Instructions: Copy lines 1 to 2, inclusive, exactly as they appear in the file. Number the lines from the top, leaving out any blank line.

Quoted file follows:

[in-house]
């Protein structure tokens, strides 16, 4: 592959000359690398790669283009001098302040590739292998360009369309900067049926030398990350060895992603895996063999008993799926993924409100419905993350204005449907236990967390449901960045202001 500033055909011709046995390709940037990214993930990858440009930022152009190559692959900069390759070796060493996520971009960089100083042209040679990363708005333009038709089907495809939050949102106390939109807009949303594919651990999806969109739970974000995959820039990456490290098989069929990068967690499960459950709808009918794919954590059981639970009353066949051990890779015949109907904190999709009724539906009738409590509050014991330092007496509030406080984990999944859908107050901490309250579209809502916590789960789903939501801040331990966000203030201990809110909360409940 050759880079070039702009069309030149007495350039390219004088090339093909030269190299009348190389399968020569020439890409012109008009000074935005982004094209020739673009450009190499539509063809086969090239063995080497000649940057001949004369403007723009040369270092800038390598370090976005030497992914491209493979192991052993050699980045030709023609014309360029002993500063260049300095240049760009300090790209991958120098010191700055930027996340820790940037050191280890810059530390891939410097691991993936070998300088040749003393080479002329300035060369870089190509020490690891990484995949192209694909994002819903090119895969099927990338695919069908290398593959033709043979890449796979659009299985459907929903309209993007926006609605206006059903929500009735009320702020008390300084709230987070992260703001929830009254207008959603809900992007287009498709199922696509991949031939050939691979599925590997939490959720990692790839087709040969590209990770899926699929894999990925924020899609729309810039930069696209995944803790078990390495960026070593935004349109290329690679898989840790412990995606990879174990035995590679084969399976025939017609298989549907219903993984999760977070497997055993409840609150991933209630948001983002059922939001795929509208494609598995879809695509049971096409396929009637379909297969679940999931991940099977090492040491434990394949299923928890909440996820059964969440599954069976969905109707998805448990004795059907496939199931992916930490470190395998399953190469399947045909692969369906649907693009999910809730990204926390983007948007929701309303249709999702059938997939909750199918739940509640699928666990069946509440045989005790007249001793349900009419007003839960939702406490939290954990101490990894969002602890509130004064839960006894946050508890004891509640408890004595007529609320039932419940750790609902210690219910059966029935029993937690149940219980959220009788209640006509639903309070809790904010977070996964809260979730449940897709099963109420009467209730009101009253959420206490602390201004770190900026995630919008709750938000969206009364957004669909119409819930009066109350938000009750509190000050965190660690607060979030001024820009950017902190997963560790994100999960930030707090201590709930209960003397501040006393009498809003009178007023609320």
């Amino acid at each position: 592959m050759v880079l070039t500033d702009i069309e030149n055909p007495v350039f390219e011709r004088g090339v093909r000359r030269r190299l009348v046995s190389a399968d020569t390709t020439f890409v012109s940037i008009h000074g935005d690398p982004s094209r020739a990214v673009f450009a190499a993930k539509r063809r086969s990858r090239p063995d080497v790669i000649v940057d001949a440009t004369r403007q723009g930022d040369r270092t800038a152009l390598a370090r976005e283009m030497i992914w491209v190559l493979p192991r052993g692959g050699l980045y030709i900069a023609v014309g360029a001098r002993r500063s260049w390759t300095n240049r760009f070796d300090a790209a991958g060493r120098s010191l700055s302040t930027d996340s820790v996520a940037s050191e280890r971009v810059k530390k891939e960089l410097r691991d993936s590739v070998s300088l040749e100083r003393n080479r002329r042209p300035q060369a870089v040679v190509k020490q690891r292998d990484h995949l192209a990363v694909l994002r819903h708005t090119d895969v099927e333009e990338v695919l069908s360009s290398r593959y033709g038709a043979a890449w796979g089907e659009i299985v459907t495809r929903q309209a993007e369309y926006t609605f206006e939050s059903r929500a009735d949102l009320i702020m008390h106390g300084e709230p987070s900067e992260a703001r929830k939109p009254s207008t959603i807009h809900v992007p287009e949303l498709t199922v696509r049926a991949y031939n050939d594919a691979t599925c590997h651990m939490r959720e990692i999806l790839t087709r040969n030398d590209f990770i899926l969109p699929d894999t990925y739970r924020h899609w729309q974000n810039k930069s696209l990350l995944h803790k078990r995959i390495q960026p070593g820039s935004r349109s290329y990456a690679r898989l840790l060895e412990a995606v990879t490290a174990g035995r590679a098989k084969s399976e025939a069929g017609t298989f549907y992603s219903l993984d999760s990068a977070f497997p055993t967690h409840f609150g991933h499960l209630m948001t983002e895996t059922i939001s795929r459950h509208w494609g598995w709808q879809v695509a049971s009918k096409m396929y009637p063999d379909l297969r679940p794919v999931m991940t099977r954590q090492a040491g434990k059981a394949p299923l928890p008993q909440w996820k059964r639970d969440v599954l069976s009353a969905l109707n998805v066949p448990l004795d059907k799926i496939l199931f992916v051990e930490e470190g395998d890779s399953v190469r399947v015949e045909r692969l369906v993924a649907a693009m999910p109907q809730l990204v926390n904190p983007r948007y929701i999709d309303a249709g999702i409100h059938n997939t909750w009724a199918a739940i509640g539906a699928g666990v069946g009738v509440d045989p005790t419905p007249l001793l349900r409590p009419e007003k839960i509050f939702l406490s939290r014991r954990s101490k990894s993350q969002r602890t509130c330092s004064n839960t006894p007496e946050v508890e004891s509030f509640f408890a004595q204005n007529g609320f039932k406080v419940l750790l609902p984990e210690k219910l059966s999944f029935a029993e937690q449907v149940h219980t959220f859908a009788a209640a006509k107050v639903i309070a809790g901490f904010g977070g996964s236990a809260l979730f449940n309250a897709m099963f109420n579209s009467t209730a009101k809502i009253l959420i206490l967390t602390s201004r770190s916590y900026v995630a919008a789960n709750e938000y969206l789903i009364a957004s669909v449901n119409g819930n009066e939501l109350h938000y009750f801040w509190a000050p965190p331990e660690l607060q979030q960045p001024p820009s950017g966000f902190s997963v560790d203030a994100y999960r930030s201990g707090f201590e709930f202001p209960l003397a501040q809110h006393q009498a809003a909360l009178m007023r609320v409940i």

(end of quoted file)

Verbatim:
[in-house]
């Protein structure tokens, strides 16, 4: 592959000359690398790669283009001098302040590739292998360009369309900067049926030398990350060895992603895996063999008993799926993924409100419905993350204005449907236990967390449901960045202001 500033055909011709046995390709940037990214993930990858440009930022152009190559692959900069390759070796060493996520971009960089100083042209040679990363708005333009038709089907495809939050949102106390939109807009949303594919651990999806969109739970974000995959820039990456490290098989069929990068967690499960459950709808009918794919954590059981639970009353066949051990890779015949109907904190999709009724539906009738409590509050014991330092007496509030406080984990999944859908107050901490309250579209809502916590789960789903939501801040331990966000203030201990809110909360409940 050759880079070039702009069309030149007495350039390219004088090339093909030269190299009348190389399968020569020439890409012109008009000074935005982004094209020739673009450009190499539509063809086969090239063995080497000649940057001949004369403007723009040369270092800038390598370090976005030497992914491209493979192991052993050699980045030709023609014309360029002993500063260049300095240049760009300090790209991958120098010191700055930027996340820790940037050191280890810059530390891939410097691991993936070998300088040749003393080479002329300035060369870089190509020490690891990484995949192209694909994002819903090119895969099927990338695919069908290398593959033709043979890449796979659009299985459907929903309209993007926006609605206006059903929500009735009320702020008390300084709230987070992260703001929830009254207008959603809900992007287009498709199922696509991949031939050939691979599925590997939490959720990692790839087709040969590209990770899926699929894999990925924020899609729309810039930069696209995944803790078990390495960026070593935004349109290329690679898989840790412990995606990879174990035995590679084969399976025939017609298989549907219903993984999760977070497997055993409840609150991933209630948001983002059922939001795929509208494609598995879809695509049971096409396929009637379909297969679940999931991940099977090492040491434990394949299923928890909440996820059964969440599954069976969905109707998805448990004795059907496939199931992916930490470190395998399953190469399947045909692969369906649907693009999910809730990204926390983007948007929701309303249709999702059938997939909750199918739940509640699928666990069946509440045989005790007249001793349900009419007003839960939702406490939290954990101490990894969002602890509130004064839960006894946050508890004891509640408890004595007529609320039932419940750790609902210690219910059966029935029993937690149940219980959220009788209640006509639903309070809790904010977070996964809260979730449940897709099963109420009467209730009101009253959420206490602390201004770190900026995630919008709750938000969206009364957004669909119409819930009066109350938000009750509190000050965190660690607060979030001024820009950017902190997963560790994100999960930030707090201590709930209960003397501040006393009498809003009178007023609320």